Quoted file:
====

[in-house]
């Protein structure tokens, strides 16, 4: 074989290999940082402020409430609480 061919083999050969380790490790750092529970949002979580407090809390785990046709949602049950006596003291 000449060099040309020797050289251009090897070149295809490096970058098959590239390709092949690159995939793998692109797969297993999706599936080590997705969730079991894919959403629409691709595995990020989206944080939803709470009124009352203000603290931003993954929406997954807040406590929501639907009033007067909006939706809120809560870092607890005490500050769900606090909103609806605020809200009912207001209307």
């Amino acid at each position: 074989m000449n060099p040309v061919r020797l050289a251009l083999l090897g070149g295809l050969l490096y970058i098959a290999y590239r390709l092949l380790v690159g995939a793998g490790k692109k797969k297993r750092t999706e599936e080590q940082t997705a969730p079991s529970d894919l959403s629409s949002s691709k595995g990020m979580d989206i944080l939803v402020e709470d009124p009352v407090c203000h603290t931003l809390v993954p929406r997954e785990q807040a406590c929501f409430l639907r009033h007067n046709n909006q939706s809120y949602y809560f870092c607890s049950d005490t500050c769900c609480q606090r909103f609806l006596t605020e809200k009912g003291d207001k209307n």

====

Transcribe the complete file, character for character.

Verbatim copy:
[in-house]
């Protein structure tokens, strides 16, 4: 074989290999940082402020409430609480 061919083999050969380790490790750092529970949002979580407090809390785990046709949602049950006596003291 000449060099040309020797050289251009090897070149295809490096970058098959590239390709092949690159995939793998692109797969297993999706599936080590997705969730079991894919959403629409691709595995990020989206944080939803709470009124009352203000603290931003993954929406997954807040406590929501639907009033007067909006939706809120809560870092607890005490500050769900606090909103609806605020809200009912207001209307």
């Amino acid at each position: 074989m000449n060099p040309v061919r020797l050289a251009l083999l090897g070149g295809l050969l490096y970058i098959a290999y590239r390709l092949l380790v690159g995939a793998g490790k692109k797969k297993r750092t999706e599936e080590q940082t997705a969730p079991s529970d894919l959403s629409s949002s691709k595995g990020m979580d989206i944080l939803v402020e709470d009124p009352v407090c203000h603290t931003l809390v993954p929406r997954e785990q807040a406590c929501f409430l639907r009033h007067n046709n909006q939706s809120y949602y809560f870092c607890s049950d005490t500050c769900c609480q606090r909103f609806l006596t605020e809200k009912g003291d207001k209307n």